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Woodgate Valley Country Park

A short, easy excursion showing the West Midlands' urban countryside at its best.

Distance 3.5 miles (5.7km)

Minimum time 1hr 30min

Ascent/gradient 49ft (15m)

Level of difficulty Easy

Paths Grassy footpaths and tracks, 2 stiles

Landscape Country park

Suggested map aqua3 OS Explorers 219 Wolverhampton & Dudley; 220 Birmingham

Start/finish SP 995829 (on Explorer 219)

Dog friendliness Off lead around park

Parking Woodgate Valley Country Park

Public toilets Country Park visitor centre building


© AA Media Limited 2015. © Crown Copyright Licence number 100021153

1 Walk from the car park down to the Woodgate Valley Urban Farm. Go left past the animal enclosures and follow the waymarker signed 'Footpaths and Bridlepaths'.

2 When you reach the lane, go right along the tarmac footpath by the side of a stream - the Bourn Brook - with the bridlepath up to the left. This path arcs right, around the edge of the park until you reach a footbridge over the brook. At the footbridge, bear left past the large oak tree and a bench seat and walk along a footpath that arcs away from the stream towards an area of young trees. This is easy, pleasant walking and in about 150yds (137m) you will come to a junction of footpaths. Continue left ahead (if you go right you will return to the Bourn Brook), keeping to the right of the young trees as you progress in a generally easterly direction on the grass path that meanders along the edge of the trees.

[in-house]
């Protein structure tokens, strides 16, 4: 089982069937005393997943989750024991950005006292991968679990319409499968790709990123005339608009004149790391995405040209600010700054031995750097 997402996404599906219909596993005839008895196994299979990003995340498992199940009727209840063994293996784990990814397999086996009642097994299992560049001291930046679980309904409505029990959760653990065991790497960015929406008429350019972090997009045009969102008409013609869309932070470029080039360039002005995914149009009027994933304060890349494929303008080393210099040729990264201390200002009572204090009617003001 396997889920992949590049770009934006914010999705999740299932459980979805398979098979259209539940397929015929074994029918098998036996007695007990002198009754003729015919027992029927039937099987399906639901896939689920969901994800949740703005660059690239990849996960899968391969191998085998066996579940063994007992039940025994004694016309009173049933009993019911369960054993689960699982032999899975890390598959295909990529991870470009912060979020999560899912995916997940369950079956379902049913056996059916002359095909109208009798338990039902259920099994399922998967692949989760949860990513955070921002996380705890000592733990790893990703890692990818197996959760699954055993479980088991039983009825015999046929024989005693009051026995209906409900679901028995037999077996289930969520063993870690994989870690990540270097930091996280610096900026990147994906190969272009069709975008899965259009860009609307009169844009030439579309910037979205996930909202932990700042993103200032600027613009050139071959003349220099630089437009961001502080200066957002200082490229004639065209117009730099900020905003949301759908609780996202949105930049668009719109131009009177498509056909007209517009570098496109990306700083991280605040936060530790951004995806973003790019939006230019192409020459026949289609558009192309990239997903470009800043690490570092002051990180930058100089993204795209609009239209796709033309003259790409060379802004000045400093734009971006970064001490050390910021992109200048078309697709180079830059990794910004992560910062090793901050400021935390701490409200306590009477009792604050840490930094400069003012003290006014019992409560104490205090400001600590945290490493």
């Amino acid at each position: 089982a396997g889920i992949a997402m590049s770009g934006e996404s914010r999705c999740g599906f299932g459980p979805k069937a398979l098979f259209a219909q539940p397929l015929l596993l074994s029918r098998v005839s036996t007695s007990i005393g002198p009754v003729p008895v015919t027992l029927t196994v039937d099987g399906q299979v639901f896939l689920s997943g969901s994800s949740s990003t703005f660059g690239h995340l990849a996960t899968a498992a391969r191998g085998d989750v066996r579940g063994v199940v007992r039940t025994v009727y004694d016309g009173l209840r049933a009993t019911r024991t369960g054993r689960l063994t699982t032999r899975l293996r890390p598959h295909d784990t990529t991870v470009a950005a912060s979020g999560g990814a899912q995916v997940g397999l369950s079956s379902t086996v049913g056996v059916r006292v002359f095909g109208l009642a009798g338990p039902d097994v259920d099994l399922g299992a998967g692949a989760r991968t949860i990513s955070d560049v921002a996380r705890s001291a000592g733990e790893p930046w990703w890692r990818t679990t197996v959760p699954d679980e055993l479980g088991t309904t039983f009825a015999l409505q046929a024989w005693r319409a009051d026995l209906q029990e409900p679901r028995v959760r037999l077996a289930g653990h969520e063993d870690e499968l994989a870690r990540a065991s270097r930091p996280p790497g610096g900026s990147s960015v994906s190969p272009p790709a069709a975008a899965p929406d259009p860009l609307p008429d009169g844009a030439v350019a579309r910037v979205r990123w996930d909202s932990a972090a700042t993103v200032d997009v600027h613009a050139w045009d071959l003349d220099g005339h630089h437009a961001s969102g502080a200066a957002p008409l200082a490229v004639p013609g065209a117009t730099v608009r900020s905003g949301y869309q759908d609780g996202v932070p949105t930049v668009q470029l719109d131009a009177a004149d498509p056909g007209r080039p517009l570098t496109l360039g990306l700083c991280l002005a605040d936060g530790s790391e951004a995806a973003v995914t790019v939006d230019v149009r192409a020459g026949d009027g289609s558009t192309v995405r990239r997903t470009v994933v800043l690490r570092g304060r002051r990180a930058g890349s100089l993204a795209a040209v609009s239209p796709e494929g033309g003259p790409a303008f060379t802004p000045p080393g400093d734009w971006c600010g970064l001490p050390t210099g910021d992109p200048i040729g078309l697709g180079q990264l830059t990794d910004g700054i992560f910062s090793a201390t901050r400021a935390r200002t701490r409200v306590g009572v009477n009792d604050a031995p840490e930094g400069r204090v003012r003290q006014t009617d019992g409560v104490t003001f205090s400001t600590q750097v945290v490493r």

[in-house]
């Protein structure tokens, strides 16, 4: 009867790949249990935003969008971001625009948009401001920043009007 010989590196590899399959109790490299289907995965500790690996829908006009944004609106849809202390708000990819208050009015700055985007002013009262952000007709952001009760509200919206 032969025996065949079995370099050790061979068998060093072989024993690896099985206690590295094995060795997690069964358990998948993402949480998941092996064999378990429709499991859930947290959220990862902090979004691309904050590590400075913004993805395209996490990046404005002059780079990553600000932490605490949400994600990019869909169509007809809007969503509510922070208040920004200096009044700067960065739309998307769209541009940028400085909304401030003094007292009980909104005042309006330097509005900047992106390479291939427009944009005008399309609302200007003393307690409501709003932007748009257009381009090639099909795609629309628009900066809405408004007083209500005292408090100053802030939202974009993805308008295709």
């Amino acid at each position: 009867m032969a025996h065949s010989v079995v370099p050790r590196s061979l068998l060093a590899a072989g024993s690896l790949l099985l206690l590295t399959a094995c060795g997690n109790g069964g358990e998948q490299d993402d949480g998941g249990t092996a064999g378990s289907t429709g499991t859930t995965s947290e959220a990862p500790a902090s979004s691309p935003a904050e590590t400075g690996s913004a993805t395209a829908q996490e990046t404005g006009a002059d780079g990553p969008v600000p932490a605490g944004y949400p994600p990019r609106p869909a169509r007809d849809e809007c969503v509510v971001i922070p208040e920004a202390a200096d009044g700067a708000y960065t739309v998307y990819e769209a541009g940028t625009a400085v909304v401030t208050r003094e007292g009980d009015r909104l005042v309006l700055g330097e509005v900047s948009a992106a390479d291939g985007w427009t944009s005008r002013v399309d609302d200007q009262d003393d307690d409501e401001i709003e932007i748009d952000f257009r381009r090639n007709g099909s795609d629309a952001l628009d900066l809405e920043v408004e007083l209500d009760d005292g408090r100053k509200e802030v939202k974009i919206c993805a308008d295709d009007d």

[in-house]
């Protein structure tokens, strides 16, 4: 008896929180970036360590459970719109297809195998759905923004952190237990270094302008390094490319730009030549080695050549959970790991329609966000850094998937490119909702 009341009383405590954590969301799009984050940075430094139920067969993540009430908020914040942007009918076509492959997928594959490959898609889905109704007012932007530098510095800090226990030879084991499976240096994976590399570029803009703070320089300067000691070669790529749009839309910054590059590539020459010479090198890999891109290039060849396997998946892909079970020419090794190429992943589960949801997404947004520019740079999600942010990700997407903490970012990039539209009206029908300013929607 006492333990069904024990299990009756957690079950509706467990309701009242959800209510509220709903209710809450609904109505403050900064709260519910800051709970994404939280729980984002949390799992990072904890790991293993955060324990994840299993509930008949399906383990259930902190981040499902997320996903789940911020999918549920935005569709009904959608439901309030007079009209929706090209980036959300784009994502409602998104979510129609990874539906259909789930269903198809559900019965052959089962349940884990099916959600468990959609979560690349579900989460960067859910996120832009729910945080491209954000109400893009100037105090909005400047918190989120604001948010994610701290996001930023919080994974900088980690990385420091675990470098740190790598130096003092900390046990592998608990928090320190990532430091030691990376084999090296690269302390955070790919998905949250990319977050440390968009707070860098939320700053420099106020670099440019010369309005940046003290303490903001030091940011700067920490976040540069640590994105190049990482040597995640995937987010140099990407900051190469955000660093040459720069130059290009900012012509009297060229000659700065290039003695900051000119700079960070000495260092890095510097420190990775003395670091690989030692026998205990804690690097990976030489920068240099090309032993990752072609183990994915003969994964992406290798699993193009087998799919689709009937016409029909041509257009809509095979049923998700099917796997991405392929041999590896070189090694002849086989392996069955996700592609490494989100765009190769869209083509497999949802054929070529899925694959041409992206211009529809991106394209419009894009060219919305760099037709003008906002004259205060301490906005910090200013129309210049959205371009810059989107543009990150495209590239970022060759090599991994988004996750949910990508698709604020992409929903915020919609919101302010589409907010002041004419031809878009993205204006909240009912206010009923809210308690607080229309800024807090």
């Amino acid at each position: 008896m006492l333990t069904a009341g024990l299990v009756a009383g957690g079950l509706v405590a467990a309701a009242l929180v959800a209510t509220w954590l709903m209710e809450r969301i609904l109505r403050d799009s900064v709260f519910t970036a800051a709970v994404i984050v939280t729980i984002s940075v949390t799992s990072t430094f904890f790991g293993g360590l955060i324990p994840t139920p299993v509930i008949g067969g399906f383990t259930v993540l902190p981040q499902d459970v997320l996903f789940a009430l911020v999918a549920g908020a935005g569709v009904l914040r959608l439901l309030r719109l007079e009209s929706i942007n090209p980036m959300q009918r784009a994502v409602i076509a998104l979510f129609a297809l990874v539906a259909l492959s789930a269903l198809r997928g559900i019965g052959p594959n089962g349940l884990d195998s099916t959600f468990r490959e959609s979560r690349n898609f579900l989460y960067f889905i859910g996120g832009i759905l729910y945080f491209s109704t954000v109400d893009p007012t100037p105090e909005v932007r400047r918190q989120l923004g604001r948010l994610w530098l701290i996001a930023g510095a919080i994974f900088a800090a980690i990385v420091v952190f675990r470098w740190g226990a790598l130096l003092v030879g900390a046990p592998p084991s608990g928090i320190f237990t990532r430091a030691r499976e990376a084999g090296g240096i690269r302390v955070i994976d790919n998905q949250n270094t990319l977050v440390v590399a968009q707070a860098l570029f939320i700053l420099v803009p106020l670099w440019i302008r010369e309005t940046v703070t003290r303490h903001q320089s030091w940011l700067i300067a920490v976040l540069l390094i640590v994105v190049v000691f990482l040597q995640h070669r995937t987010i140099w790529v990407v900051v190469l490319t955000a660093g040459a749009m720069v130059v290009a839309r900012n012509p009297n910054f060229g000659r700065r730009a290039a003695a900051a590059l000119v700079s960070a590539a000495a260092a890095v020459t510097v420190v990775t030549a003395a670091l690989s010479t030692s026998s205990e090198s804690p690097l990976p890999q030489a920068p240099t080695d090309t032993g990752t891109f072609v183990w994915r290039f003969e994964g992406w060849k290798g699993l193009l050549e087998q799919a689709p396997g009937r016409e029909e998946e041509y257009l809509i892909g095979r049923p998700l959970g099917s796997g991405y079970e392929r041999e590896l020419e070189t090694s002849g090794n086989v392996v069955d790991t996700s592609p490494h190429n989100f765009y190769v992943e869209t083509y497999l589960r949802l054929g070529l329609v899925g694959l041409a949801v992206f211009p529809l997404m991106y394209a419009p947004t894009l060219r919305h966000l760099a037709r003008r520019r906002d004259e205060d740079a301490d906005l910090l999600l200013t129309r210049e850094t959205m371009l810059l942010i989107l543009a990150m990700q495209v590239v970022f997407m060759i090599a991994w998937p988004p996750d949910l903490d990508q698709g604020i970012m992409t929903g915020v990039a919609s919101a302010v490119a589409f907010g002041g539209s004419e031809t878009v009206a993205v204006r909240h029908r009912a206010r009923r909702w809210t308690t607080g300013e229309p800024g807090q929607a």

3 Another footpath comes in from the left and then, at a junction of footpaths, bear right towards a rather high footbridge over the stream. Do not cross it, instead bear left and follow the footpath on the left side of Bourn Brook. This leads into the trees and there follows a very pleasant stroll through the park, always close to the bank of the stream.

4 All too soon you will hear the noise of traffic on the B4121 ahead. Just before you reach the road, go right over the footbridge and follow the footpath down the other side of the stream. The path passes close to housing, but this is barely visible and the country feel is maintained until you reach the high footbridge once again.